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Enforcement and Removal

Deportation process begun against man who shot Jews as a Nazi policeman

WASHINGTON - The Department of Justice has initiated deportation process against a former member of the Nazi-sponsored Ukrainian Auxiliary Police (UAP) during World War II who participated in violent acts of persecution in occupied L'viv, Ukraine. U.S. Immigration and Customs Enforcement (ICE) assisted with the case.

John (originally Iwan) Kalymon, 88, a Troy, Mich., resident, admitted in court proceedings that he fled with retreating German forces in 1944. He immigrated to the United States from Germany in May 1949, concealing his UAP service from U.S. immigration officials. He obtained U.S. citizenship in Detroit in October 1955. The recent Aug. 27 charging document in U.S. Immigration Court in Detroit alleges that Kalymon served as a member of the UAP from at least May 1942 to March 1944. It also charges that he personally shot Jews while serving, killing at least one. In addition, Kalymon is charged with participating in violent anti-Jewish operations in which Jews were forcibly deported to be murdered in gas chambers and to serve as slave laborers.

A federal judge in Detroit revoked Kalymon's citizenship in March 2007, concluding that he assisted in the wartime persecution of Jews by, “taking part in sweeps of the ghetto during periodic reduction actions; manning cordon posts around the city to prevent Jews from escaping before and during such actions; and hunting for Jews who attempted to hide or flee.” The court noted that World War II-era documents proved that Kalymon personally killed at least one Jew and wounded at least one other. One of the documents included a handwritten Aug. 14, 1942 report prepared by Kalymon in which he accounted to his UAP superiors for ammunition he had expended that day in shooting Jews. These actions were part of the so-called "Great Operation," which resulted in the removing 40,000 Jews from the L'viv Ghetto in August 1942.

During the German occupation of L'viv, which had been part of Poland before the war, UAP-assisted Nazi German forces confined more than 100,000 Jews to a ghetto in the city and carried out periodic operations to reduce the ghetto's population. During these violent operations, German forces and the UAP rounded up Jews, beating and shooting those who showed any sign of resistance. They sent most of them to be murdered in the gas chambers at the Belzec extermination center. Some were shot or selected to be worked to death in forced labor camps.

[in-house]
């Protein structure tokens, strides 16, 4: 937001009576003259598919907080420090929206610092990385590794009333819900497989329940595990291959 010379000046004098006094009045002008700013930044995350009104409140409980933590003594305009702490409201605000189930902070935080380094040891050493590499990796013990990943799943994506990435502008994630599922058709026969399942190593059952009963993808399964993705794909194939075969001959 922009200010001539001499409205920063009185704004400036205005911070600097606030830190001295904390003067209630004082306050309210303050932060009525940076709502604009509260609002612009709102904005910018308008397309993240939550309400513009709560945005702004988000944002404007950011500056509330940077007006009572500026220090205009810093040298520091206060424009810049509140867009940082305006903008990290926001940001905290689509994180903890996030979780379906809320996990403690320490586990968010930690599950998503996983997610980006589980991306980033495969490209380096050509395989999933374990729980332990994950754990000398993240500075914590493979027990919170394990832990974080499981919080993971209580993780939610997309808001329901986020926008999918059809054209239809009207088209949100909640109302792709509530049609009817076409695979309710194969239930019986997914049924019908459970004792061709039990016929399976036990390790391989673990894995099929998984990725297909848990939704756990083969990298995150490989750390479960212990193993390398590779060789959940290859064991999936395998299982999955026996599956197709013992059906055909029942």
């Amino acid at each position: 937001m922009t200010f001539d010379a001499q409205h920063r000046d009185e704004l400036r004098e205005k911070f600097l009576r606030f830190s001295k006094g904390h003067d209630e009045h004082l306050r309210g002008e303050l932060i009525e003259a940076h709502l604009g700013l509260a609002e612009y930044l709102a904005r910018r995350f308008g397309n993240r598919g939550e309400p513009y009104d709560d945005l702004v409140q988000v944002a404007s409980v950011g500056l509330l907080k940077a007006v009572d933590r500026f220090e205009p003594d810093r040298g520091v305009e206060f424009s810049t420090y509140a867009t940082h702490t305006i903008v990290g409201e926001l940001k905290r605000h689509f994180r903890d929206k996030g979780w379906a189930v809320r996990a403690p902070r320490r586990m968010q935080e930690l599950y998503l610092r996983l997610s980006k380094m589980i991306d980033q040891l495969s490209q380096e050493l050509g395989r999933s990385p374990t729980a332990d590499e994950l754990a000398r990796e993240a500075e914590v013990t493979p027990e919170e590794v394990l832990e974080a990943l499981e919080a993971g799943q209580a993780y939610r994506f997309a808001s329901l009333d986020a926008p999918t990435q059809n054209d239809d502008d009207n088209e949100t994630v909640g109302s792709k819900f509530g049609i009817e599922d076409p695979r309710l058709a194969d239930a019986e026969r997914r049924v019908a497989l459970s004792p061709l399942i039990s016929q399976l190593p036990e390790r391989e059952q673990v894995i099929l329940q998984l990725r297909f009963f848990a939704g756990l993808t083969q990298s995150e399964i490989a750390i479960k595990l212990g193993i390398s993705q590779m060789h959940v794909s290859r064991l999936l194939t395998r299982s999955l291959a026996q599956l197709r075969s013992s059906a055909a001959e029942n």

"With the active assistance of collaborators like John Kalymon, the Nazis annihilated some 100,000 innocent Jewish men, women and children in L'viv," noted Eli M. Rosenbaum, Director of the Criminal Division's Office of Special Operations (OSI). "Participants in such crimes have forfeited any right to enjoy the precious privilege of U.S. citizenship or to continue residing in the United States."

The proceedings to denaturalize Kalymon were initiated in 2004 by OSI and the U.S. Attorney's Office in Detroit. Since OSI began operations in 1979, it has won cases against 107 individuals who participated in Nazi-sponsored persecution. In addition, more than 180 suspected participants in Nazi crimes who sought to enter the United States in recent years have been blocked from doing so as a result of OSI's "Watchlist" program, which is enforced in cooperation with the Departments of State and Homeland Security.